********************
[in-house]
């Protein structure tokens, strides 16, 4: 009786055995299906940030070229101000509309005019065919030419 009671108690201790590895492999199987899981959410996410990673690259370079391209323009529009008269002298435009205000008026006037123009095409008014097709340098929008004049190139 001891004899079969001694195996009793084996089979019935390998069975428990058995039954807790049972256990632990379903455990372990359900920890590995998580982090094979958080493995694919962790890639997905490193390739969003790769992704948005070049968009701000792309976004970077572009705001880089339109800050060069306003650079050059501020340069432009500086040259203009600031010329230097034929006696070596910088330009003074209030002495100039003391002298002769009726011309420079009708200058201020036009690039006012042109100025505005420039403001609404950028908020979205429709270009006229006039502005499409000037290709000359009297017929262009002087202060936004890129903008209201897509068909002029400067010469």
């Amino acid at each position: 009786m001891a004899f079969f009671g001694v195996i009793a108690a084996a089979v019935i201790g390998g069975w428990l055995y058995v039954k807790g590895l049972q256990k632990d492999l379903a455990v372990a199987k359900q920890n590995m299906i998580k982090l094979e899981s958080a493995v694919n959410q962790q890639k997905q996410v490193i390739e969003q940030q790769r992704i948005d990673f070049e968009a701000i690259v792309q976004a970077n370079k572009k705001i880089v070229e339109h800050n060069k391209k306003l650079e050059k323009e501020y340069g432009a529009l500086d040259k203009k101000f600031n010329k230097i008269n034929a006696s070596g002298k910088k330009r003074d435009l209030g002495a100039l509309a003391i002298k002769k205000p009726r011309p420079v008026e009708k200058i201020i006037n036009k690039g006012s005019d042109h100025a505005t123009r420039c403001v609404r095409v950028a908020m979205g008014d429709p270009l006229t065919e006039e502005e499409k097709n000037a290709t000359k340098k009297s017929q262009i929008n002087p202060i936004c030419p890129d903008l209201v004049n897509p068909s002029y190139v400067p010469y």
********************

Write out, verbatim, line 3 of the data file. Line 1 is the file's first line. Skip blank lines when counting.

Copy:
């Amino acid at each position: 009786m001891a004899f079969f009671g001694v195996i009793a108690a084996a089979v019935i201790g390998g069975w428990l055995y058995v039954k807790g590895l049972q256990k632990d492999l379903a455990v372990a199987k359900q920890n590995m299906i998580k982090l094979e899981s958080a493995v694919n959410q962790q890639k997905q996410v490193i390739e969003q940030q790769r992704i948005d990673f070049e968009a701000i690259v792309q976004a970077n370079k572009k705001i880089v070229e339109h800050n060069k391209k306003l650079e050059k323009e501020y340069g432009a529009l500086d040259k203009k101000f600031n010329k230097i008269n034929a006696s070596g002298k910088k330009r003074d435009l209030g002495a100039l509309a003391i002298k002769k205000p009726r011309p420079v008026e009708k200058i201020i006037n036009k690039g006012s005019d042109h100025a505005t123009r420039c403001v609404r095409v950028a908020m979205g008014d429709p270009l006229t065919e006039e502005e499409k097709n000037a290709t000359k340098k009297s017929q262009i929008n002087p202060i936004c030419p890129d903008l209201v004049n897509p068909s002029y190139v400067p010469y």